515. Cenanthe xanthoprymna chrysopygia

(515) Oenanthe xanthoprymna chrysopygia (De Filippi).
Oenanthe xanthoprymna chrysopygia, Fauna B. I., Birds, 2nd ed. vol. ii, p. 53.
This Red-tailed Chat breeds in South Turkestan, South and East Persia and Baluchistan to the North-West Frontier of India.
It occurs in Chitral, the Kurram Valley and other places on the frontier in Summer and undoubtedly breeds there, though possibly at high elevations and, so far, its nest and eggs have not been found.
The only collector who has taken the nest within our limits is Major C. H. Wilhams, who obtained several round Quetta, about which he gives us the following very short note (Journ. Bomb. Nat. Hist. Soc. vol. xxxiii, p. 604, 1929):—“A rather rare bird, breeding in only a few localities, and its nests are hard to find. The site generally chosen is a hollow in a cave or cliff-face ; this cavity is filled with small flat pebbles and the sides of the nest are supported by a rampart of small flat stones, the nest itself being built of grass and lined with fine grass-stems.
“The eggs, four to five in number, are pale blue, slightly glossy, and very sparingly marked with brick red ; sometimes there are no markings at all.
“The average size of the eggs is 20.7 x 15.9 mm.
“The birds breed during April, May and June, my first clutch being taken on the 13th April and the last clutch on the 16th June.”
To this Williams adds, in a letter to me:—“The clutch of eggs now sent you were taken from a nest made of grass, shaped like a very rough and shallow saucer, the cavity well lined with hair ; it had the usual base of small stones and was protected by a rampart of the same.”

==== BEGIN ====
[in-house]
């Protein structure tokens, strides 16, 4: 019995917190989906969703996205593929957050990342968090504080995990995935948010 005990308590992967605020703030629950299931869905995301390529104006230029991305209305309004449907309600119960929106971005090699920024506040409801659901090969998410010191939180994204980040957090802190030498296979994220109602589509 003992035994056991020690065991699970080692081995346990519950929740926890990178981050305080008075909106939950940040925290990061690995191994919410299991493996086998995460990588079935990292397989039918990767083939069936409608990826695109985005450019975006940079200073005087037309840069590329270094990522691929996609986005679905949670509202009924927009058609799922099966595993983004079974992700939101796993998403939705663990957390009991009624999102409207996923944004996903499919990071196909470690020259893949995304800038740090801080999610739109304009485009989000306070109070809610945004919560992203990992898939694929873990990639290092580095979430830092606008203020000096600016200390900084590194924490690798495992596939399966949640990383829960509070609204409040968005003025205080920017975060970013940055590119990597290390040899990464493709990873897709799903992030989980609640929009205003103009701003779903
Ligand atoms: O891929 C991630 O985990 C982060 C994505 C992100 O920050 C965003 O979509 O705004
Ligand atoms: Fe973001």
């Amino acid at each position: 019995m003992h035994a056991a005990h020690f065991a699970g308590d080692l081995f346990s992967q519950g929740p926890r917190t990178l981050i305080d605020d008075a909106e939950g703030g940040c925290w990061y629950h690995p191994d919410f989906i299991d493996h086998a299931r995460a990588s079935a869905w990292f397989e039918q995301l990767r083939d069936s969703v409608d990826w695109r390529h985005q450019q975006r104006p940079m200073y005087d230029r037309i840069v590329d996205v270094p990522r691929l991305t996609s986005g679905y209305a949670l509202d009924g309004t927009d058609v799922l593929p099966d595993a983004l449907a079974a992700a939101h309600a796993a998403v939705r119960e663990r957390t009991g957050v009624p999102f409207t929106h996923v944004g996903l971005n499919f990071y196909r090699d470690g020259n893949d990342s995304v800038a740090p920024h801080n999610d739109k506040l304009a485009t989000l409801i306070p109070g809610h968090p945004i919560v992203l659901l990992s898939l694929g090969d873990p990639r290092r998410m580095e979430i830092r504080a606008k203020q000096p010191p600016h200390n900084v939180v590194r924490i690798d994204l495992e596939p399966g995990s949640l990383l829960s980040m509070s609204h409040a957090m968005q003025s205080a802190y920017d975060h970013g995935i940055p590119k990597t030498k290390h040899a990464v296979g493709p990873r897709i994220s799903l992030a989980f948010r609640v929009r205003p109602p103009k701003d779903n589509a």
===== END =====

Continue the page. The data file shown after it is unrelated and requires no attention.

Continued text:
In 1920 Currie took several nests in the hills near Kerman, and the following note is compiled from his letter and notes sent me with eggs, nests and birds, the latter being identified by Mr. H. F. Witherby and myself:—
“This Chat is a summer migrant to the mountains near Kerman and is a fairly common breeder between 6,000 and 9,000 feet. The nests are placed in holes in all sorts of positions. I have taken them from holes in old mud walls, stone walls or from holes under rocks, and their favourite site, I think, is a hole under a stone or rock in the steep side of one of the bare rock gorges so common in these hills, very rugged, stony and bleak and, for the greater part of the year, very dry and arid, and with little vegetation beyond dried-up patches of withered grass and a few stunted bushes. The nests are placed well inside the holes, usually about two feet or so, and sometimes a great deal more, perhaps quite beyond reach. The nest itself is a shallow saucer or pad, roughly and meagrely built of coarse and fine grass and lined with finer grass or hair, most often the latter. In front of the nest there is invariably a rampart built of small flat stones, leaving sufficient room for the ingress and egress of the bird. Sometimes a great number of stones are employed—in one case there was over a quart of them—and the labour to the bird must be immense.
“The breeding season lasts from the end of March and early April up to the end of June, and most birds are double-brooded.”
The number of eggs laid in a full clutch seems to be four or five and I have no record of six. In colour they are a very pale blue, amongst the palest of Chats’ eggs, one clutch taken by Currie being practically white, whilst the darkest eggs I have seen were much lighter blue than the palest eggs of deserti. Occasionally the eggs are quite spotless but, as a rule, they are very lightly and sparingly speckled with light red, whilst, in a few instances, the markings are stronger and darker and form rings round the larger end.
In shape most eggs are long, rather pointed ovals.
Twenty-two eggs average 21.1 x 15.9 mm. : maxima 23.0 x 15.6 and 22.4 x 16.2 mm. ; minima 19.7 x 15.6 mm.

The Nidification Of Birds Of The Indian Empire
Baker, Edward Charles Stuart. The nidification of birds of the Indian Empire. Vol. 2. 1933.
Title in Book: 
515. Cenanthe xanthoprymna chrysopygia
Spp Author: 
Book Author: 
Edward Charles Stuart Baker
Page No: 
Common name: 
Persian Red Tailed Chat
Red-tailed Wheatear
Oenanthe chrysopygia
Vol. 2

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